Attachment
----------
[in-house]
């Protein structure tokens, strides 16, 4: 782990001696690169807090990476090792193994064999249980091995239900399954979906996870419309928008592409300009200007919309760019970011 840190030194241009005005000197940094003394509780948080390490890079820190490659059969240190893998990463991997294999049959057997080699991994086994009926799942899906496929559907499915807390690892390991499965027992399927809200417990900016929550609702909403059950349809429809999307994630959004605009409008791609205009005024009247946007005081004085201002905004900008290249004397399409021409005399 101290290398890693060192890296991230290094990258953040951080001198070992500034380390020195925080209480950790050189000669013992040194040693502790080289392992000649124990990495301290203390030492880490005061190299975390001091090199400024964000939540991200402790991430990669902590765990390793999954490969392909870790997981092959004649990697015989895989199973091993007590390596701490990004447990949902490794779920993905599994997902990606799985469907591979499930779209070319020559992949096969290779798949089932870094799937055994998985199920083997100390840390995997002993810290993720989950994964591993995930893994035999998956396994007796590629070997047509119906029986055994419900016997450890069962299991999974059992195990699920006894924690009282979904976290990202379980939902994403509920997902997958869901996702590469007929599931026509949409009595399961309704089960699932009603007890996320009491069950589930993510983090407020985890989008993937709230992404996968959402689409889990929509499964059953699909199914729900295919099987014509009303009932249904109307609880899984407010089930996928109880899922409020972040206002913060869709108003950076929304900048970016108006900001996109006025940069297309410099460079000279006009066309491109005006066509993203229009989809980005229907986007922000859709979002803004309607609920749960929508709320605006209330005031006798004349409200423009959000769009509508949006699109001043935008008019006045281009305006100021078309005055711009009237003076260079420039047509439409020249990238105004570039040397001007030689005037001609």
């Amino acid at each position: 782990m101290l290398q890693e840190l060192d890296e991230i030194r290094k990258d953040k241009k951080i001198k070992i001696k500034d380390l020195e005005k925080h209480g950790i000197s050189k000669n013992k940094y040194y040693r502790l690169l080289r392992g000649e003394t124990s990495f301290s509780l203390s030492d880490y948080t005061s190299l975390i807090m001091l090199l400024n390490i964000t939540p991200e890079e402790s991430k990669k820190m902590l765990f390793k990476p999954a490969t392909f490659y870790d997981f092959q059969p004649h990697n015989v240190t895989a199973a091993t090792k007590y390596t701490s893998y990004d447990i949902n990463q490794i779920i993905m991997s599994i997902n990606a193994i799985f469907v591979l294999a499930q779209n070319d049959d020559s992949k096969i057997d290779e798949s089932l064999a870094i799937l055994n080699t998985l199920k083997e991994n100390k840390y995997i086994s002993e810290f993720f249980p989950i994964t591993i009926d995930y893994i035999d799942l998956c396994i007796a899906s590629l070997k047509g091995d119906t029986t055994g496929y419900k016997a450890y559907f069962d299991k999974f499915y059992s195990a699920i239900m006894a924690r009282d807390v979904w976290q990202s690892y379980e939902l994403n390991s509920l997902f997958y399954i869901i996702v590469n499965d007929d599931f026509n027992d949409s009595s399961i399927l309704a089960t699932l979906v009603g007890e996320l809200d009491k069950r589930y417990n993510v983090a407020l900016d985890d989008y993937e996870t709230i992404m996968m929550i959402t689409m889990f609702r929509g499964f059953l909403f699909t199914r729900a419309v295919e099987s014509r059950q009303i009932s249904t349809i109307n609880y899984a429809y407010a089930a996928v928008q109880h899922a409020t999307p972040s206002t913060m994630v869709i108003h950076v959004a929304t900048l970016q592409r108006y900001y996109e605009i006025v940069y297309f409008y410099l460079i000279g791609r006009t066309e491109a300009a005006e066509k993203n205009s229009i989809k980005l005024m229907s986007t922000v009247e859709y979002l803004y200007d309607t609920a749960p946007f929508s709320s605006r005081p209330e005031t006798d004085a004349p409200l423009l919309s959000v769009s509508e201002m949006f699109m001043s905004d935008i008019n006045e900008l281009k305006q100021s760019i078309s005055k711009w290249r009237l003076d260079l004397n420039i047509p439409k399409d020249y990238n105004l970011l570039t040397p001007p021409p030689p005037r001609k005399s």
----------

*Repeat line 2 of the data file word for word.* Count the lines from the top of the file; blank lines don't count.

């Protein structure tokens, strides 16, 4: 782990001696690169807090990476090792193994064999249980091995239900399954979906996870419309928008592409300009200007919309760019970011 840190030194241009005005000197940094003394509780948080390490890079820190490659059969240190893998990463991997294999049959057997080699991994086994009926799942899906496929559907499915807390690892390991499965027992399927809200417990900016929550609702909403059950349809429809999307994630959004605009409008791609205009005024009247946007005081004085201002905004900008290249004397399409021409005399 101290290398890693060192890296991230290094990258953040951080001198070992500034380390020195925080209480950790050189000669013992040194040693502790080289392992000649124990990495301290203390030492880490005061190299975390001091090199400024964000939540991200402790991430990669902590765990390793999954490969392909870790997981092959004649990697015989895989199973091993007590390596701490990004447990949902490794779920993905599994997902990606799985469907591979499930779209070319020559992949096969290779798949089932870094799937055994998985199920083997100390840390995997002993810290993720989950994964591993995930893994035999998956396994007796590629070997047509119906029986055994419900016997450890069962299991999974059992195990699920006894924690009282979904976290990202379980939902994403509920997902997958869901996702590469007929599931026509949409009595399961309704089960699932009603007890996320009491069950589930993510983090407020985890989008993937709230992404996968959402689409889990929509499964059953699909199914729900295919099987014509009303009932249904109307609880899984407010089930996928109880899922409020972040206002913060869709108003950076929304900048970016108006900001996109006025940069297309410099460079000279006009066309491109005006066509993203229009989809980005229907986007922000859709979002803004309607609920749960929508709320605006209330005031006798004349409200423009959000769009509508949006699109001043935008008019006045281009305006100021078309005055711009009237003076260079420039047509439409020249990238105004570039040397001007030689005037001609």